6. Helps with reducing BMI, Slims the Waist and Hips
Kapalabhati Pranayama is believed to be beneficial for weight loss, specifically in reducing one’s Body Mass Index (BMI). The rapid, forceful exhalations during the practice help to increase metabolism and burn calories.
This, combined with regular exercise and a healthy diet, can help to support healthy weight loss.
A 2013 study even found that the waist and hip circumferences of practitioners showed a decline after practicing Kapalabhati Pranayama.
7. Helps with Metabolic Syndrome
8. Soothes Sinus and Asthma
The practice can be effective in soothing sinus and asthma-related problems, as reported by the International Ayurvedic Medical Journal. The practice helps to clear the nasal passage, reduce inflammation and promote breathing.
It is also believed to be helpful in reducing the severity and frequency of asthma attacks.
9. Cleanses the Body
Kapalabhati is an excellent practice for cleansing the body of impurities. The rapid, forceful exhalations during the practice help to expel toxins from the body and stimulate the digestive system.
This can help to improve digestion, relieve constipation, and reduce bloating.
Contraindications of Kapalabhati breathing:
Although Kapalabhati Pranayama is generally considered a safe practice, there are some contraindications that one should be aware of.
People with the following conditions should avoid practicing Kapalabhati Pranayama or should consult with their healthcare provider before starting the practice:
- Pregnancy: Women who are pregnant should avoid practicing Kapalabhati Pranayama as it involves forceful exhalations that could potentially harm the fetus.
- High Blood Pressure: As it involves rapid, forceful exhalations that can increase blood pressure. People with high blood pressure should avoid the practice or consult with their healthcare provider before starting.
- Heart Disease or Heart Conditions: It can also put a strain on the heart. Individuals who have a history of heart disease or cardiovascular issues should avoid this breathing exercise or consult with their healthcare provider before attempting it.
- Hernia: Those with a hernia should avoid it as it can increase pressure in the abdominal area, potentially worsening the condition.
- Epilepsy: People with a history of epilepsy should avoid it as the practice involves rapid breathing that can trigger seizures.
The Best Time to Practice Kapalabhati Pranayama
Kapalabhati Pranayama can be practiced at any time of the day. However, it is recommended to practice in the morning on an empty stomach.
Practicing Kapalabhati Pranayama in the morning can help to energize the body and mind, and prepare for the day ahead. If practicing in the morning isn’t possible, you can also practice in the afternoon or early evening, at least two to three hours after having a meal.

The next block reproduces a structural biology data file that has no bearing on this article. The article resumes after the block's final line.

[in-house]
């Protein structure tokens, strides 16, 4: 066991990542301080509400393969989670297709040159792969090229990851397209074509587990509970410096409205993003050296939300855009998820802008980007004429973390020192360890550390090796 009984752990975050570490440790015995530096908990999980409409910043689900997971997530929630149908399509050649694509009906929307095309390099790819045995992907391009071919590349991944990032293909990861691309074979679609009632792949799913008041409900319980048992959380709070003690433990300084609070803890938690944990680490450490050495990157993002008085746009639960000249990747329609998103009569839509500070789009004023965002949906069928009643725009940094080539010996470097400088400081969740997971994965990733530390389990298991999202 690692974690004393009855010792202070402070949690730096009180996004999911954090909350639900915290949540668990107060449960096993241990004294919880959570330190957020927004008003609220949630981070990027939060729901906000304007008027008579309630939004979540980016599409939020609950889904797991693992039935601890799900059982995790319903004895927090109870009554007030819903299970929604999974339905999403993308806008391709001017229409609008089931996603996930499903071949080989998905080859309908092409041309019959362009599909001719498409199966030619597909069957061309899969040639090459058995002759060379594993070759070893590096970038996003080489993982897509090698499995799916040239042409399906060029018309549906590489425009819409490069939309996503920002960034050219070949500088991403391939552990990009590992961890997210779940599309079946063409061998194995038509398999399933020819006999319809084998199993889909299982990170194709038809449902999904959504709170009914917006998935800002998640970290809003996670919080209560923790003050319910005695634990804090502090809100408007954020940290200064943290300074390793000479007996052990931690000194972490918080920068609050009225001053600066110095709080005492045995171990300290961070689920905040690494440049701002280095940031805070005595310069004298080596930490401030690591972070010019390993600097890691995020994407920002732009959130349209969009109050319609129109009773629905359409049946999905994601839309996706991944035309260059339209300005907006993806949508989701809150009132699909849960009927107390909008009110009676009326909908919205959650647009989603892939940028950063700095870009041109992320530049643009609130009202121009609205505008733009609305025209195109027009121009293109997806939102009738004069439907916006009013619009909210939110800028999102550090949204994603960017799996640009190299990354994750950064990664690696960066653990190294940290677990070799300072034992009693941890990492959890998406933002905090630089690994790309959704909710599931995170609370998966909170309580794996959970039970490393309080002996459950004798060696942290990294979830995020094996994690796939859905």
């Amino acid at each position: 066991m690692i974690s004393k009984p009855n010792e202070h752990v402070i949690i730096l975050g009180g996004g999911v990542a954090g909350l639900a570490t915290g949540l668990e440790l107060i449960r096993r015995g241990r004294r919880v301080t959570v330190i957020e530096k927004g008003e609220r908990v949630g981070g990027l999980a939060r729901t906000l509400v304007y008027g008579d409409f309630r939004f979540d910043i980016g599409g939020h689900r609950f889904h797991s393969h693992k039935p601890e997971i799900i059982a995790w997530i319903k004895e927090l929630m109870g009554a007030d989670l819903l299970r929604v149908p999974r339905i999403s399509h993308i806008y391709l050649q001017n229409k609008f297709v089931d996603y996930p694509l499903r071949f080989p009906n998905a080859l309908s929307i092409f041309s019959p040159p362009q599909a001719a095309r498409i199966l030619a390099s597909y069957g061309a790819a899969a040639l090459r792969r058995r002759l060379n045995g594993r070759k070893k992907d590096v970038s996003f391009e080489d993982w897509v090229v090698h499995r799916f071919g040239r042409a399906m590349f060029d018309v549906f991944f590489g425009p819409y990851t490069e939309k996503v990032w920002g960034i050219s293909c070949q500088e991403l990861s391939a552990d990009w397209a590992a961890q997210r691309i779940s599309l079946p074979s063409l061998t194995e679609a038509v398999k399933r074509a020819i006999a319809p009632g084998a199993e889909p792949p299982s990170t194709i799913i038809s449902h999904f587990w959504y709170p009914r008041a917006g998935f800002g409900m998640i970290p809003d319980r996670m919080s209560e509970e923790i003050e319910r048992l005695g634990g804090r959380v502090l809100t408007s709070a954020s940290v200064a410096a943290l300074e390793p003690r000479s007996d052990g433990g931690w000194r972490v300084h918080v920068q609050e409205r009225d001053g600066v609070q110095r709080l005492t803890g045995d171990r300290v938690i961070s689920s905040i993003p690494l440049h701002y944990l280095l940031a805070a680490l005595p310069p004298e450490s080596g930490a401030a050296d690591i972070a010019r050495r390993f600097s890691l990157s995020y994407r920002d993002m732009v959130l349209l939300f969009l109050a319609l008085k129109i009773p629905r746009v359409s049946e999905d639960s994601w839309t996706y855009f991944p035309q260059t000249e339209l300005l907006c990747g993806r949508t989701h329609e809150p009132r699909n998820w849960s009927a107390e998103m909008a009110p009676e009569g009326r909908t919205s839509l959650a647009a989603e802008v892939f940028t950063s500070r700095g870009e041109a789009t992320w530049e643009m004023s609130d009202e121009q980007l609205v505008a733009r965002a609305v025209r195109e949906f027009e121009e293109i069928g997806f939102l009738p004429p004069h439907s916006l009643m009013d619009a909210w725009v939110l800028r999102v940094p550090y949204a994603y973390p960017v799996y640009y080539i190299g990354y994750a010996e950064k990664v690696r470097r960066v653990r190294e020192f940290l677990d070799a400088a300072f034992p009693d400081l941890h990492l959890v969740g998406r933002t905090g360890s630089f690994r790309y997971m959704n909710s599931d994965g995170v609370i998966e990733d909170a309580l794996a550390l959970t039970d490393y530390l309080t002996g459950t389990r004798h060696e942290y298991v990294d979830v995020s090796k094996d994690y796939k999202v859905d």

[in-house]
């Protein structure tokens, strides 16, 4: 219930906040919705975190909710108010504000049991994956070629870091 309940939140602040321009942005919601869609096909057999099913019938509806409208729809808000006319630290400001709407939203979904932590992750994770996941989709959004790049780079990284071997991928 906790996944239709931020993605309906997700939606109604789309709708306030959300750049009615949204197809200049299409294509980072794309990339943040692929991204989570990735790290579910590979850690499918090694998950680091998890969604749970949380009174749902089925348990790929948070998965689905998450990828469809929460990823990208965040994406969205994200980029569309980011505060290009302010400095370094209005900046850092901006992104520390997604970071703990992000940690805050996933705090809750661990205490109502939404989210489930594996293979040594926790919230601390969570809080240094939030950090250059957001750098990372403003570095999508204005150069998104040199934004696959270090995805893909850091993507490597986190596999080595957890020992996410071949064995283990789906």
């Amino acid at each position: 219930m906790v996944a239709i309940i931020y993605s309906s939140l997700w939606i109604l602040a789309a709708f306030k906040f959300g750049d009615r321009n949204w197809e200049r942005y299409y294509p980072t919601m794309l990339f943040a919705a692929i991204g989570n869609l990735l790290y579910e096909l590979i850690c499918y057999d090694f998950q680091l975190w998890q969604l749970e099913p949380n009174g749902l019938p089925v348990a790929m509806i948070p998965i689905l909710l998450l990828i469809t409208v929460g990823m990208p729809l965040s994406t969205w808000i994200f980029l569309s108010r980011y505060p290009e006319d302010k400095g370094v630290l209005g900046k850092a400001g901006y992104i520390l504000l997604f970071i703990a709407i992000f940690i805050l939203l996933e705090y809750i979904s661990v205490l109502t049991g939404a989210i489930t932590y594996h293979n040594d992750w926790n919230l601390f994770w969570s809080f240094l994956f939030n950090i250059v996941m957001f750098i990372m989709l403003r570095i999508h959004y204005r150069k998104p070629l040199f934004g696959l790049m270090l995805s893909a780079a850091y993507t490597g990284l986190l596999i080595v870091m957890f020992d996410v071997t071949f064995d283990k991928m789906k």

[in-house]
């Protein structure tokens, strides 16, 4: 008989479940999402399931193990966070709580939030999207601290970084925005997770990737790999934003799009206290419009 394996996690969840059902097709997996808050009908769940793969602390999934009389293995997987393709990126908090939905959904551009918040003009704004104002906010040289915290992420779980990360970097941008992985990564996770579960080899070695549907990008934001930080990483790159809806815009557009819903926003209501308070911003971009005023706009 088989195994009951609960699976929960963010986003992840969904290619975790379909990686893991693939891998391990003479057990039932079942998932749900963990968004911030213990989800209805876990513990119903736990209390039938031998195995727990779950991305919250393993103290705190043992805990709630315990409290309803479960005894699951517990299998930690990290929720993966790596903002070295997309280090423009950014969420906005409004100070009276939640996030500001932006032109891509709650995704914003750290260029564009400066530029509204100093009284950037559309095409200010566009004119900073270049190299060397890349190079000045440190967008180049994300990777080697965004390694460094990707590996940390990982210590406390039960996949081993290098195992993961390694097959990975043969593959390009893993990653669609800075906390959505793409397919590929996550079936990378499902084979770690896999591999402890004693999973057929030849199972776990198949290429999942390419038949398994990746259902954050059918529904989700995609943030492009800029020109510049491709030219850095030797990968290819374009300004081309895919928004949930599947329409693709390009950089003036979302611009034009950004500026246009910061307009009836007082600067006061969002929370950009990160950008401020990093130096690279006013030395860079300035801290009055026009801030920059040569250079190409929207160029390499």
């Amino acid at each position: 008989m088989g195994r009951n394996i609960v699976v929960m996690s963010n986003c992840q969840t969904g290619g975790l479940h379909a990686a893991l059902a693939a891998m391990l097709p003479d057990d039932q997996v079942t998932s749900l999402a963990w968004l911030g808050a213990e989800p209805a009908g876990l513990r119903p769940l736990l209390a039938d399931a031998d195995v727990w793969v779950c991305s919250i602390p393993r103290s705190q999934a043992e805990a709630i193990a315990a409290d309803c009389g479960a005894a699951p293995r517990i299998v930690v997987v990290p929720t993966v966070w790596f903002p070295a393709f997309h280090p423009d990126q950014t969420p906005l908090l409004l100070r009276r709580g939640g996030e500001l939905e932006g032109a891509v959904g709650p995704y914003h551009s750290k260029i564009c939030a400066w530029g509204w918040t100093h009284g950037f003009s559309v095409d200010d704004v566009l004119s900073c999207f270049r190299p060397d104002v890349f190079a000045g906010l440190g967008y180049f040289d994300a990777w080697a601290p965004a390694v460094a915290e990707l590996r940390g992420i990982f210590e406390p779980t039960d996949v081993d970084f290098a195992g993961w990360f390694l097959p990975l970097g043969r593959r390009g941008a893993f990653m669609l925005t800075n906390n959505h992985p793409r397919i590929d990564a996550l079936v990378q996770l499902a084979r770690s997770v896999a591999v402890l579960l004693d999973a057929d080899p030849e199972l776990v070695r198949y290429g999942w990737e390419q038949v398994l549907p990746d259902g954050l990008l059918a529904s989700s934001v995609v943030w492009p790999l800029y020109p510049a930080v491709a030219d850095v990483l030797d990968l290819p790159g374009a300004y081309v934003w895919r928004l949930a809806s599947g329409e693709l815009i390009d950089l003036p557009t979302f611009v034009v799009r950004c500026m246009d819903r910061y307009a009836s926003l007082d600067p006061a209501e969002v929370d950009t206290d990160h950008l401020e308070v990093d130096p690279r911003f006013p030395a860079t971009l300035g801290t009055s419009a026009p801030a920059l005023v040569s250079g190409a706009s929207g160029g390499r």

However, it is important to listen to your body and practice Kapalabhati Pranayama at a time that feels comfortable and safe for you.
It is also important to ensure that the body is properly warmed up before attempting this breathing exercise. It is recommended to practice in a quiet, well-ventilated space, preferably outdoors, with fresh air.
5 steps to Practice Kapalabhati Pranayama Safely
To practice Kapalabhati Pranayama safely, follow these steps:
1. Sit in a comfortable seated position with your spine straight and your hands resting on your knees.
2. Take a few deep breaths, inhaling through your nose and exhaling through your mouth, to prepare your lungs for the practice.
3. Begin by exhaling forcefully through your nose, pulling your navel towards your spine to create a sharp exhale. Relax your abdomen and inhale passively through your nose, allowing your abdomen to expand. This is one round of Kapalabhati pranayama.
4. Repeat the process for 15-30 rounds at your own pace, focusing on the forceful exhale and allowing the inhale to happen naturally.
5. Take a few deep breaths to center yourself and relax after completing the practice.
It is important to practice Kapalabhati Pranayama slowly and gradually build up to more rounds over time.
Start with a 15-30 rounds of Kapalabhati Pranayama and gradually increase the number of rounds to 60, 90 or more.
It is also important to listen to your body and stop the practice if you feel any discomfort or pain. It is not uncommon to feel light-headed during Kapalabhati Pranayama. If you feel alright you can continue, but if you start to feel faint then take a pause and rest.
Overall, this exercise is a simple yet powerful practice that can be easily incorporated into one’s daily routine. By dedicating just a few minutes each day to this practice, you can reap numerous benefits for their physical, mental, and emotional well-being.
If you are looking to enhance your health and well-being, consider adding Kapalabhati Pranayama to your daily routine and experience the benefits for yourself.